Good gracious folks, we're eight days into National Honey Month and I haven't heard how you've been celebrating this wonderful time of the year!
That's right. Honey is so valued that it has an entire month all to itself. Think of it. Eggs are every bit as tasty and naturally good for you as honey, but the egg only has one day to celebrate (Oct. 14th).
So lets give a great big shout out to the bees that make honey possible.
They've been working their magic all season long. Dare I say it: they have been as busy as a bee working for you. (Forgive me. It was too easy and I had to do it. I apologize.)
We are a nation of honey-lovers. Americans consume about one and a half pounds of honey per person each year. Not hard to do when you consider that there are more than 300 varieties of honey in this country alone.
We harvest raw, wildflower honey.
And it is scrumpdillyicious.
We are selling it for $4.50 for 4 oz., $8 for 8 oz., and $15 for 16 oz.
If you've never seen honey being harvested, make plans to join us on Saturday, September 24 for "Meet the Beekeepers." Watch them extract the frames, cut the wax off to upcap the honey, spin the frames and then filter and bottle the honey.
And if you're looking for more ways to add a little honey to your life, try Honey with Goat Cheese.
Your friends will be impressed with you when you whip up this little appetizer. Put a round of goat cheese in an oven-proof dish, drizzle a bit of honey over the top, add a handful of chopped walnuts and heat it in the oven at 350 degrees until the honey and cheese are both soft. Put out a basket of crackers with this dish and grab the earplugs. You'll need them to deal with all the people singing your praises!
(Note to our produce CSA members. Next year, we're adding a goat cheese share to the CSA. But don't tell anybody. You'll be able to order your favorite goat cheese variety each week or every other week. But for now, shhhh! It's our little secret.)
So celebrate National Honey Month. Heck, dress up like a bee if you feel like it. Honey deserves the attention.
I loved field trips as a kid. Trips to the zoo, museums and farms were something to look forward to. It was all good . . . except for the bus ride. Bouncing around in the back of that big, yellow bus made me a bit queasy. I was NOT the kid you wanted to sit next to.
But field trips as an adult, now that's another story. I get to travel by non-bouncy car. I don't need a chaperone. (That might be a debatable point, but that's another story!) And I get to pick the destination and time I go.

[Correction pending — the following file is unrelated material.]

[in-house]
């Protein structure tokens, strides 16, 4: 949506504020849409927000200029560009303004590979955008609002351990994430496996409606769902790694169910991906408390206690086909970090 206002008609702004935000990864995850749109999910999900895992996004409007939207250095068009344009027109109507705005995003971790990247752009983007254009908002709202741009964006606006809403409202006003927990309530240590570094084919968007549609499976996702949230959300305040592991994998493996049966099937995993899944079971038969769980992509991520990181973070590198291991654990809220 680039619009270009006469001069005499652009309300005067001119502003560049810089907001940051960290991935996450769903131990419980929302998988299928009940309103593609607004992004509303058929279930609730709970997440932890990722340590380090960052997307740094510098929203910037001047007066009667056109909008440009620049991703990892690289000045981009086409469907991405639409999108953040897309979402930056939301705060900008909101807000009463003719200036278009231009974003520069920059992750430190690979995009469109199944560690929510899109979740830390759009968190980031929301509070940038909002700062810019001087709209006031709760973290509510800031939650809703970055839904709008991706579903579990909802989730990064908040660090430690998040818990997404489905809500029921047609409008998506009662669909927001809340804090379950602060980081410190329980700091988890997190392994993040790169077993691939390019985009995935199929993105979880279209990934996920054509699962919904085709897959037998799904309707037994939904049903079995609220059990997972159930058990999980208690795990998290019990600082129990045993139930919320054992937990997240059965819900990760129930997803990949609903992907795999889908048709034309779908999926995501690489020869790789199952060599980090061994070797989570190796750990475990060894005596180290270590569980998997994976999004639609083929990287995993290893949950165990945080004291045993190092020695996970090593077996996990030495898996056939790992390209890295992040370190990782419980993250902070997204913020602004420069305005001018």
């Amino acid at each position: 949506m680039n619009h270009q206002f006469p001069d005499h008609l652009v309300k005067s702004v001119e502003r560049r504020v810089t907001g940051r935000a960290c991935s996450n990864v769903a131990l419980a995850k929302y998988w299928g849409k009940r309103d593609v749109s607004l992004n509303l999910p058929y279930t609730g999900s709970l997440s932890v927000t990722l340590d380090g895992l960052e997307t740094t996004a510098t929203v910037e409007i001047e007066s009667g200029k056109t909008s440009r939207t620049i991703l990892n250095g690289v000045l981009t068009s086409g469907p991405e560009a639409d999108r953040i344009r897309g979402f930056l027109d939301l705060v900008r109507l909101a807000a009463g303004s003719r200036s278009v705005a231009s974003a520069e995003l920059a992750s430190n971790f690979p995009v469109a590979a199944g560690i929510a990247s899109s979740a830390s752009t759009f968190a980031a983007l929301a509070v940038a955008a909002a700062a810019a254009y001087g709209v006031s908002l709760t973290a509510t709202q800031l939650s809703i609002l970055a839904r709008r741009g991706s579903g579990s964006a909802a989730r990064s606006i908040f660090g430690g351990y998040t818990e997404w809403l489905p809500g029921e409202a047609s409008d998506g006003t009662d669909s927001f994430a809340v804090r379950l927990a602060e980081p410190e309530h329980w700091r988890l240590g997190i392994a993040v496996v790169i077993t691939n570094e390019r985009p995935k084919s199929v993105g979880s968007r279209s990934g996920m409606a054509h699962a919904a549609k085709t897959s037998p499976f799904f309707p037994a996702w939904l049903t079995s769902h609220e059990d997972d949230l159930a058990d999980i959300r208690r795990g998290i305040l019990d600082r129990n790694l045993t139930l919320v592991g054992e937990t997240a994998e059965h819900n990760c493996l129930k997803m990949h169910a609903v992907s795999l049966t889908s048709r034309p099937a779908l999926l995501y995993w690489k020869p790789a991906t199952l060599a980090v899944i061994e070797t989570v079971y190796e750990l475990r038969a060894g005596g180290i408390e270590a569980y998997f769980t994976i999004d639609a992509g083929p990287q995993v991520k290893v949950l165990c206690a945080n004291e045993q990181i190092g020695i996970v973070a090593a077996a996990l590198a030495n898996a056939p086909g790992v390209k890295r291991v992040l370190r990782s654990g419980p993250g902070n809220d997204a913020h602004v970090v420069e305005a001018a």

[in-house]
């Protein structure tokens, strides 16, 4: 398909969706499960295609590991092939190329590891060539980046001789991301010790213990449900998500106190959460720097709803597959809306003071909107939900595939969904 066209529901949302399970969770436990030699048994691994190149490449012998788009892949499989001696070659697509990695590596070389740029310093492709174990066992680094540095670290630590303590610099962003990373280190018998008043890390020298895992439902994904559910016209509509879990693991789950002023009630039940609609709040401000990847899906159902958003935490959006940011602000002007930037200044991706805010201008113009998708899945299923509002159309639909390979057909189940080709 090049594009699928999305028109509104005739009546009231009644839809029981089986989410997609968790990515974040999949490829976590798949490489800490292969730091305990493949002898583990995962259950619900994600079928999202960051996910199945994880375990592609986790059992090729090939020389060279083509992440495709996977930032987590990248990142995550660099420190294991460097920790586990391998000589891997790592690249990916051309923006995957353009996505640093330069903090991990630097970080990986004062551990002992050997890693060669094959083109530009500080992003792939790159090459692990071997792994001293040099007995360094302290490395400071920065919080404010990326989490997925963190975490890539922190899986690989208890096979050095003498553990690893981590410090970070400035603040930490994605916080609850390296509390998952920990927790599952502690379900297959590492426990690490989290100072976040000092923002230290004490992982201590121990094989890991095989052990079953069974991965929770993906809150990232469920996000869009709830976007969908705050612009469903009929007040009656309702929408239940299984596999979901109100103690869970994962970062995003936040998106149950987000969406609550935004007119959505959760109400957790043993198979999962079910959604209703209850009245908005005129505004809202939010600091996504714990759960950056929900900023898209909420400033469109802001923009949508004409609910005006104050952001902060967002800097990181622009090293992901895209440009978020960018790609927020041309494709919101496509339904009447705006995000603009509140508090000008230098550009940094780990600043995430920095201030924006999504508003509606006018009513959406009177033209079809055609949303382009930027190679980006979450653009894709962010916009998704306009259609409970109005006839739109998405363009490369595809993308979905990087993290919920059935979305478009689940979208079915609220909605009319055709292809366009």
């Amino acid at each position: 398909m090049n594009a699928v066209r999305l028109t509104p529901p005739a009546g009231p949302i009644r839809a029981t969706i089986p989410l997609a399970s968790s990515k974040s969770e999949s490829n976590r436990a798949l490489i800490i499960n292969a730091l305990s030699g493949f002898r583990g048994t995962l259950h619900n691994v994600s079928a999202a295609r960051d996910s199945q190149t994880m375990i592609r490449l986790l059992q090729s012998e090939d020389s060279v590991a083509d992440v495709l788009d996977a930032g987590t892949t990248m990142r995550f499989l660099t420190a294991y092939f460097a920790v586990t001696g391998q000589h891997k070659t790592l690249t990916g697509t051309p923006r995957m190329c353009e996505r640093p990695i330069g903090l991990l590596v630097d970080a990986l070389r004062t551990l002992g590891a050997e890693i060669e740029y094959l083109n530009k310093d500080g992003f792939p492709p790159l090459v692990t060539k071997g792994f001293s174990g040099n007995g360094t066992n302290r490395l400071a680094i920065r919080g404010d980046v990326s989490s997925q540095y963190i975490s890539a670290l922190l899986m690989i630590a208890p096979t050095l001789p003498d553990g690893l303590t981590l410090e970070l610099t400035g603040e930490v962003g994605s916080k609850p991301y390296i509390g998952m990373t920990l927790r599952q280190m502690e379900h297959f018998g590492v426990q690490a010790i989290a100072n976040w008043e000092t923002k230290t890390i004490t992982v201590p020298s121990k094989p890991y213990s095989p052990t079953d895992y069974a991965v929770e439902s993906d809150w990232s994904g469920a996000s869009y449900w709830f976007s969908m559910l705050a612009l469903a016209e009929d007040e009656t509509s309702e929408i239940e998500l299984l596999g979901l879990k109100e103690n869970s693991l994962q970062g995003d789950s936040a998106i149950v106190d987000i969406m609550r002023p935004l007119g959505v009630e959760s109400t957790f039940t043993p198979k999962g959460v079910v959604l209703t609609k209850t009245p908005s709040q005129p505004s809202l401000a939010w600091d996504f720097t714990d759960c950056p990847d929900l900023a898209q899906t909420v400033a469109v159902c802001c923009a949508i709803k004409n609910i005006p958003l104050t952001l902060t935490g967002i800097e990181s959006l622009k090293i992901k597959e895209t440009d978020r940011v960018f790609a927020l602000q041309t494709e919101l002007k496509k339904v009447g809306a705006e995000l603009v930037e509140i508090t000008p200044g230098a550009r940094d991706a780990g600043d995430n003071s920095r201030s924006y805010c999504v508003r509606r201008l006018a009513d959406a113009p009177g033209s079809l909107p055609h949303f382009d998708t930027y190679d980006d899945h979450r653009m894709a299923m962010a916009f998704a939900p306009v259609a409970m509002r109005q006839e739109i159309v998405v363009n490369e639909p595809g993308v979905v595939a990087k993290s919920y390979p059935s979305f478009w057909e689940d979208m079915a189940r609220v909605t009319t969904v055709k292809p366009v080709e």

So it was with much excitement that I took myself on a field trip this past week to Lake Erie Creamery in Cleveland.
Lake Erie Creamery is a small, urban creamery on the near westside of Cleveland. They make artisan goat's milk cheese . . . and I am addicted.
In fact, their cheese is so good, Mitchell's Homemade Ice Cream (another local company!) is using it to make their out-of-this-world-fabulous Chevre Strawberry Rhubarb Ice Cream.
Cheese. Strawberries. Cream. Those are three awfully beautiful words, especially when combined.
For our CSA members, we're including a 4 ounce container of the creamery's Fresh Chevre in their first basket of the season.
The Chevre is made fresh every week, in small batches, and gently pasteurized. Put a little on a cracker with perhaps a small drizzle of honey over it and this cheese will knock your socks off. (Yes, I know its Summer and most people aren't wearing socks, but "Knock Your Sandles Off" doesn't have the same ring so we're going with socks here.)
They also make an incredible feta that cries out for a Greek salad.
And an aged Caerphilly, with its mild and buttery flavor that originated in Welsh farmhouses.
On field trips, you get to sample the merchandise, and sample I did. I was guilt free as I considered it research. After all, I couldn't very well write about their cheese if I hadn't "sampled" it first. It wouldn't be unethical, and we wouldn't want that. Through my research, I can tell you that the Caerphilly goes very well with grapes, strawberries and a local beer. Research is a wonderful thing.
When we open the farm stand later this month, we will occasionally carry a variety of the creamery's cheeses. If you need a cheese fix before then, you can go to their website for a listing of retailers.
Fresh, local and delicious -- it was an excellent field trip.